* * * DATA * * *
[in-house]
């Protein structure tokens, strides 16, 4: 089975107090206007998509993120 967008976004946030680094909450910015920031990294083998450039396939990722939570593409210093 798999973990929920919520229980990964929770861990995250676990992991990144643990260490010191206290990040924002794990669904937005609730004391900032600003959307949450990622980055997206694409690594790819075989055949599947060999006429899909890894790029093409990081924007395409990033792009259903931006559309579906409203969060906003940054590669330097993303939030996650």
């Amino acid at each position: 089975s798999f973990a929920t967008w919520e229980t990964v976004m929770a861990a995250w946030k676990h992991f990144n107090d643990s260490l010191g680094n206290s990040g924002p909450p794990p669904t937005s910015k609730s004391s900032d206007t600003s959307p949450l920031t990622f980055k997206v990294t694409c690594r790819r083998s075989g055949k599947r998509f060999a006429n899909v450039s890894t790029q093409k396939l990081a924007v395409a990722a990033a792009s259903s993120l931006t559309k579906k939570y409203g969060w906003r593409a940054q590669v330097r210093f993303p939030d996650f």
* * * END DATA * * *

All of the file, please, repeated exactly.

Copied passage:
[in-house]
């Protein structure tokens, strides 16, 4: 089975107090206007998509993120 967008976004946030680094909450910015920031990294083998450039396939990722939570593409210093 798999973990929920919520229980990964929770861990995250676990992991990144643990260490010191206290990040924002794990669904937005609730004391900032600003959307949450990622980055997206694409690594790819075989055949599947060999006429899909890894790029093409990081924007395409990033792009259903931006559309579906409203969060906003940054590669330097993303939030996650």
């Amino acid at each position: 089975s798999f973990a929920t967008w919520e229980t990964v976004m929770a861990a995250w946030k676990h992991f990144n107090d643990s260490l010191g680094n206290s990040g924002p909450p794990p669904t937005s910015k609730s004391s900032d206007t600003s959307p949450l920031t990622f980055k997206v990294t694409c690594r790819r083998s075989g055949k599947r998509f060999a006429n899909v450039s890894t790029q093409k396939l990081a924007v395409a990722a990033a792009s259903s993120l931006t559309k579906k939570y409203g969060w906003r593409a940054q590669v330097r210093f993303p939030d996650f």